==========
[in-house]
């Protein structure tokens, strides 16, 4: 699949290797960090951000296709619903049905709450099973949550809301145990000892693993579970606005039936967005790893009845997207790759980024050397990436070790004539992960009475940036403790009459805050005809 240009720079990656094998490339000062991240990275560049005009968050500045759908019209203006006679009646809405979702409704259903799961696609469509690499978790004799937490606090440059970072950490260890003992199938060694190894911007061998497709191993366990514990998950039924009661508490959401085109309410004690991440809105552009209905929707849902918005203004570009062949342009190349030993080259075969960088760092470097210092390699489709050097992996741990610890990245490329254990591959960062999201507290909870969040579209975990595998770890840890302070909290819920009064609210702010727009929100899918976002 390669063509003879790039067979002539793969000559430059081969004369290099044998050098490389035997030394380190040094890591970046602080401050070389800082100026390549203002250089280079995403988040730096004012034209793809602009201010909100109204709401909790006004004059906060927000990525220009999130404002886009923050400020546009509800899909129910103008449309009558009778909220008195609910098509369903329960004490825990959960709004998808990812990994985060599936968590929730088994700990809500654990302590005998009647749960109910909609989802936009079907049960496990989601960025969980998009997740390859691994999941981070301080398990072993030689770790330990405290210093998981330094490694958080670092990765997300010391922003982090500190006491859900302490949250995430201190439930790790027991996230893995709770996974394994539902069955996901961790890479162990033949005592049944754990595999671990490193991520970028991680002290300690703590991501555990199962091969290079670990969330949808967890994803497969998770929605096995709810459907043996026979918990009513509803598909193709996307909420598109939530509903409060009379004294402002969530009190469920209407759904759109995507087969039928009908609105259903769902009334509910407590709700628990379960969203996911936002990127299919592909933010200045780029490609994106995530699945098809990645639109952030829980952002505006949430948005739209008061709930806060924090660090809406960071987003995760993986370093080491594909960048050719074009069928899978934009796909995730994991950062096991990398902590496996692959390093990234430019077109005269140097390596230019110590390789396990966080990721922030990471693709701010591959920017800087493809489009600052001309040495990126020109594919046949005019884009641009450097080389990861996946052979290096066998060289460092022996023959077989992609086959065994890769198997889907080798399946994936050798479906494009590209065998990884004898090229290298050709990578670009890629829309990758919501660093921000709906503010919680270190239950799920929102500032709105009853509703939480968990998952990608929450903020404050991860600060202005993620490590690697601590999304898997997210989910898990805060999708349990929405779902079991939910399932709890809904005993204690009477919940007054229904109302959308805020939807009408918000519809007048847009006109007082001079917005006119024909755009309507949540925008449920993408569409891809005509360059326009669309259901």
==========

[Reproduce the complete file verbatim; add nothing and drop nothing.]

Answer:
[in-house]
């Protein structure tokens, strides 16, 4: 699949290797960090951000296709619903049905709450099973949550809301145990000892693993579970606005039936967005790893009845997207790759980024050397990436070790004539992960009475940036403790009459805050005809 240009720079990656094998490339000062991240990275560049005009968050500045759908019209203006006679009646809405979702409704259903799961696609469509690499978790004799937490606090440059970072950490260890003992199938060694190894911007061998497709191993366990514990998950039924009661508490959401085109309410004690991440809105552009209905929707849902918005203004570009062949342009190349030993080259075969960088760092470097210092390699489709050097992996741990610890990245490329254990591959960062999201507290909870969040579209975990595998770890840890302070909290819920009064609210702010727009929100899918976002 390669063509003879790039067979002539793969000559430059081969004369290099044998050098490389035997030394380190040094890591970046602080401050070389800082100026390549203002250089280079995403988040730096004012034209793809602009201010909100109204709401909790006004004059906060927000990525220009999130404002886009923050400020546009509800899909129910103008449309009558009778909220008195609910098509369903329960004490825990959960709004998808990812990994985060599936968590929730088994700990809500654990302590005998009647749960109910909609989802936009079907049960496990989601960025969980998009997740390859691994999941981070301080398990072993030689770790330990405290210093998981330094490694958080670092990765997300010391922003982090500190006491859900302490949250995430201190439930790790027991996230893995709770996974394994539902069955996901961790890479162990033949005592049944754990595999671990490193991520970028991680002290300690703590991501555990199962091969290079670990969330949808967890994803497969998770929605096995709810459907043996026979918990009513509803598909193709996307909420598109939530509903409060009379004294402002969530009190469920209407759904759109995507087969039928009908609105259903769902009334509910407590709700628990379960969203996911936002990127299919592909933010200045780029490609994106995530699945098809990645639109952030829980952002505006949430948005739209008061709930806060924090660090809406960071987003995760993986370093080491594909960048050719074009069928899978934009796909995730994991950062096991990398902590496996692959390093990234430019077109005269140097390596230019110590390789396990966080990721922030990471693709701010591959920017800087493809489009600052001309040495990126020109594919046949005019884009641009450097080389990861996946052979290096066998060289460092022996023959077989992609086959065994890769198997889907080798399946994936050798479906494009590209065998990884004898090229290298050709990578670009890629829309990758919501660093921000709906503010919680270190239950799920929102500032709105009853509703939480968990998952990608929450903020404050991860600060202005993620490590690697601590999304898997997210989910898990805060999708349990929405779902079991939910399932709890809904005993204690009477919940007054229904109302959308805020939807009408918000519809007048847009006109007082001079917005006119024909755009309507949540925008449920993408569409891809005509360059326009669309259901």